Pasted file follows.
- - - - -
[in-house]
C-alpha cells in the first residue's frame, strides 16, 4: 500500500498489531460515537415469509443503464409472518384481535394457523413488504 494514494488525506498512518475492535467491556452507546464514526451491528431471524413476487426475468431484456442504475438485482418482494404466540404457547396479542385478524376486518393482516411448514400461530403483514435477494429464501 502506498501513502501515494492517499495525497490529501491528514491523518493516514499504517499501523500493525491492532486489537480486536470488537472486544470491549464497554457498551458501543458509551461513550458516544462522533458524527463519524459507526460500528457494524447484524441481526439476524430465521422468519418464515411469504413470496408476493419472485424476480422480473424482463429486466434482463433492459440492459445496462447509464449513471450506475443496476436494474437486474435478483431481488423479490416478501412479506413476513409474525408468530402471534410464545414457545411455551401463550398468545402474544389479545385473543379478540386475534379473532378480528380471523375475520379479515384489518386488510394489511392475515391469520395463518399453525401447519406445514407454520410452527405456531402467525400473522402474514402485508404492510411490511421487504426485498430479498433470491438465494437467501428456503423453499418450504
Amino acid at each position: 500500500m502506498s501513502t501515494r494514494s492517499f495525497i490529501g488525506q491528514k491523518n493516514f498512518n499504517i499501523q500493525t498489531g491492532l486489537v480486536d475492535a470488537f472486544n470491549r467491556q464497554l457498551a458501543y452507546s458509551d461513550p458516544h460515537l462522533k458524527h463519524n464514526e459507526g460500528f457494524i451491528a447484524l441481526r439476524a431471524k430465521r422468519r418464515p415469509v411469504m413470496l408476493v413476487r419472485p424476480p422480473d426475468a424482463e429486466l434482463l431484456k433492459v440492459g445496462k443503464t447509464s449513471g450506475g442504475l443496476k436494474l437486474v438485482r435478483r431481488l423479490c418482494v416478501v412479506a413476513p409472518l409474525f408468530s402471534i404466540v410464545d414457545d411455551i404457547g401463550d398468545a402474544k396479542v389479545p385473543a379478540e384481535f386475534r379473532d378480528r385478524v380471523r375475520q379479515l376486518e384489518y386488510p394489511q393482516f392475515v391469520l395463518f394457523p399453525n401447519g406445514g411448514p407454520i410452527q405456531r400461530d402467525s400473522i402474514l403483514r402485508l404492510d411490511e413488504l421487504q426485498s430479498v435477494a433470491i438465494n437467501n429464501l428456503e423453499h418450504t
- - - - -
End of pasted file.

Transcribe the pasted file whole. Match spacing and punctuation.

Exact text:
[in-house]
C-alpha cells in the first residue's frame, strides 16, 4: 500500500498489531460515537415469509443503464409472518384481535394457523413488504 494514494488525506498512518475492535467491556452507546464514526451491528431471524413476487426475468431484456442504475438485482418482494404466540404457547396479542385478524376486518393482516411448514400461530403483514435477494429464501 502506498501513502501515494492517499495525497490529501491528514491523518493516514499504517499501523500493525491492532486489537480486536470488537472486544470491549464497554457498551458501543458509551461513550458516544462522533458524527463519524459507526460500528457494524447484524441481526439476524430465521422468519418464515411469504413470496408476493419472485424476480422480473424482463429486466434482463433492459440492459445496462447509464449513471450506475443496476436494474437486474435478483431481488423479490416478501412479506413476513409474525408468530402471534410464545414457545411455551401463550398468545402474544389479545385473543379478540386475534379473532378480528380471523375475520379479515384489518386488510394489511392475515391469520395463518399453525401447519406445514407454520410452527405456531402467525400473522402474514402485508404492510411490511421487504426485498430479498433470491438465494437467501428456503423453499418450504
Amino acid at each position: 500500500m502506498s501513502t501515494r494514494s492517499f495525497i490529501g488525506q491528514k491523518n493516514f498512518n499504517i499501523q500493525t498489531g491492532l486489537v480486536d475492535a470488537f472486544n470491549r467491556q464497554l457498551a458501543y452507546s458509551d461513550p458516544h460515537l462522533k458524527h463519524n464514526e459507526g460500528f457494524i451491528a447484524l441481526r439476524a431471524k430465521r422468519r418464515p415469509v411469504m413470496l408476493v413476487r419472485p424476480p422480473d426475468a424482463e429486466l434482463l431484456k433492459v440492459g445496462k443503464t447509464s449513471g450506475g442504475l443496476k436494474l437486474v438485482r435478483r431481488l423479490c418482494v416478501v412479506a413476513p409472518l409474525f408468530s402471534i404466540v410464545d414457545d411455551i404457547g401463550d398468545a402474544k396479542v389479545p385473543a379478540e384481535f386475534r379473532d378480528r385478524v380471523r375475520q379479515l376486518e384489518y386488510p394489511q393482516f392475515v391469520l395463518f394457523p399453525n401447519g406445514g411448514p407454520i410452527q405456531r400461530d402467525s400473522i402474514l403483514r402485508l404492510d411490511e413488504l421487504q426485498s430479498v435477494a433470491i438465494n437467501n429464501l428456503e423453499h418450504t